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room but at the capitol. and the one last standing. alex, elie, thank you so much. nice hearing from both of you. new tonight, the most intensive random audit the irs does. so, what are the odds that not one but two former president trump's perceived political enemies would be targeted? andrew mccabe is one of them. he is here, next.
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listen to this. we're learning that two people, who were constantly targeted by former president trump, so happened to face the most intensive, random audits the irs does. one of them, former fbi deputy director, andrew mccabe, who is my guest tonight. the other, according to "the new york times," former fbi director james comey. that all went down in 2017. and "the times" reports this kind of audit, that year, were 1
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in 30,000. andrew mccabe joins me now. when i hear the odds or think about this coincidence, it's like when you're at the airport and someone says to you, you've been randomly selected. really? every flight i've taken, i have been taken out of this line. am i flagged in some way. trump fired you and james comey. he accused both of you, i would add, of treason. what are the odds here, that the two of you, high-ranking fbi officials, considered by trump to be political enemies, would be so randomly selected here? did you know at the time there was a connection between you and james coney and the audits? >> i had no idea. i got noticed about mine in october of 2021. they were auditing me for the tax year of 2019. so, the letter comes and it just very simply says, you've been selected, totally at random, for this national program that we're doing, looking at people's
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returns. and i just assumed -- i took the irs at their word. and i just assumed that was right. i will say that my wife was suspicious from the beginning, and had a few choice words for me about it. an i should have listened to her. looks like maybe there's something else going on here. >> i'm going to be on her side naturally, andrew. of course, you're thinking about your wife. you're thinking about the idea that you believed at first blush, you trusted the fact that if you got the audit, everything was on the up and up. i'm curious about this kind of ordeal. what was this audit like? and what was the outcome? you didn't know this was the correlation here. but what was the process like? >> yeah. i had no idea. i didn't know anything about jim comey's decisituation, until i contacted by a reporter. i got in touch with the person who they said i should call. and it began. it's pretty -- it's incredibly
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rigorous process. i have to say that the woman that i dealt with, who had responsibility for my case, was very professional and very responsive. we ultimately worked through it. and i ended up having to pay a small amount for an oversight, unintentional oversight. there was no penalties or fines or anything like that. it was a minimal thing in the end. but it's nerve-racking. it's really -- it's really kind of -- it's scary, really, to be targeted like that. i don't know what happened here. and like i said, i think they handled the business okay. you know, the person i dealt with is fine. the question remains, how was i selected for this? how was it that jim comey and i were selected for the same program, as you mentioned, 1 in 30,000 for the year. he was selected 1 in something like 20,000 for the year.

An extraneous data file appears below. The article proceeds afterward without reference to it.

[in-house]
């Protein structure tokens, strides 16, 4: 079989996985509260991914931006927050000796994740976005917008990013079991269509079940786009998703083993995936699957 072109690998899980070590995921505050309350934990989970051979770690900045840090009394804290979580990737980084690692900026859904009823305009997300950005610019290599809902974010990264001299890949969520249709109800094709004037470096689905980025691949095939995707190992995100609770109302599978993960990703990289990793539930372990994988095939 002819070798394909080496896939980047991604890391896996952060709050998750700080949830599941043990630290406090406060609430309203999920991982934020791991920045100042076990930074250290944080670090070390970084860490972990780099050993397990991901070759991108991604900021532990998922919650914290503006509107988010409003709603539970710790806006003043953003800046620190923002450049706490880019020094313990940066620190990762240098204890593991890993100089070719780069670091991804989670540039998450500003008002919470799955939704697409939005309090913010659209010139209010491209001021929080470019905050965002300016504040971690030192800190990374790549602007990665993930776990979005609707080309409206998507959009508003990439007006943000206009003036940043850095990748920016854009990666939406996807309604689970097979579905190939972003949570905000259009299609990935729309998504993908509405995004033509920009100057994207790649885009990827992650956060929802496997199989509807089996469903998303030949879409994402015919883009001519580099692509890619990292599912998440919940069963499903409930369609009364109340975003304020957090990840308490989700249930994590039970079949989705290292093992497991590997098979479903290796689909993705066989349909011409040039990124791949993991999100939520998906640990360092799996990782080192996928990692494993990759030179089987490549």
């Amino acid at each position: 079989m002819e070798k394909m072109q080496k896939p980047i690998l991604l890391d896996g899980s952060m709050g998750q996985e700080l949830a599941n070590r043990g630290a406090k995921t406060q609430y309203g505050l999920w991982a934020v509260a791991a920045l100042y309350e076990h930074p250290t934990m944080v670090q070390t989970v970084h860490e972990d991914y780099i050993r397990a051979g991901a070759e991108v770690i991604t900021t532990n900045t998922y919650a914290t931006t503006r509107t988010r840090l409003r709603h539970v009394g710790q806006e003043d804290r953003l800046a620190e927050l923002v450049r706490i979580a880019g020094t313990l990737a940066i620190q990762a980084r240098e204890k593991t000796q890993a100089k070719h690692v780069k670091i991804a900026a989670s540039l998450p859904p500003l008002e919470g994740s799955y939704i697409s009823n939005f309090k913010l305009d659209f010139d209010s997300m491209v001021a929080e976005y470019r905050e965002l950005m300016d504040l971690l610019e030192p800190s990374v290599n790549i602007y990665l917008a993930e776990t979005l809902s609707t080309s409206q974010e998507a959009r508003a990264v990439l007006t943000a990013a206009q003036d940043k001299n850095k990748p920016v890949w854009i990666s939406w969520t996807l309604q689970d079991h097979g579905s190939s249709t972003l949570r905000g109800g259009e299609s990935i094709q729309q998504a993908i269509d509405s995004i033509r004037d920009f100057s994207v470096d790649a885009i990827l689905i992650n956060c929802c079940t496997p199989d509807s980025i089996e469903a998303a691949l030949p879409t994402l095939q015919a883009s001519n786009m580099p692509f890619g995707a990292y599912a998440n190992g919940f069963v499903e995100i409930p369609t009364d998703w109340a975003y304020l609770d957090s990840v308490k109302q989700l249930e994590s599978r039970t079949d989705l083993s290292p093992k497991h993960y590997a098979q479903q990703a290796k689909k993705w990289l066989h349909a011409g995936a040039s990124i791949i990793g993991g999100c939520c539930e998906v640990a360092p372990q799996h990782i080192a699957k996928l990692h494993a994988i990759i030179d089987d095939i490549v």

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it defies logic to think there wasn't some other factor involved here. that's a reasonable question. i think it should be investigated. people need to be able to trust the institutions of government. and so, that's why there should be some -- dig through it and find out what happened. >> i'm curious. as a member of the electorate, someone that is a curious person, a skeptic in many ways like yourself, the idea this could have been wielded, in some way, to and exploited the otherwise proper channels of auditing with the irs. it is concerning to think about. you never want any agency or entity of the government to be used against a perceived enemy of a politician or any way shape or form. we want the legitimacy. and you never talked to james comey about this entire situation, is that right? that's correct. >> and this gets right to the
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heart of something you and i talk about all the time. it goes to the rule of law. this fundamental idea that we have, we should believe and investment, that everyone is treated the same over the law. i would have less reason than anyone to still believe in that because of the way i was treated by the former president and his minions. subjected to a biased, one-sided i.g. investigation that resulted in my wrongful determination, that the department of justice acknowledged by reinstated me last year. i was subjected to a completely baseless two-year criminal investigation, that, of course, resulted in no action taken because no action ever should have been taken. this irs audit, we can add to that pile now. there's the looming whatever of john durham, as he continues -- i'm not sure what he is doing. relooking at all of the work we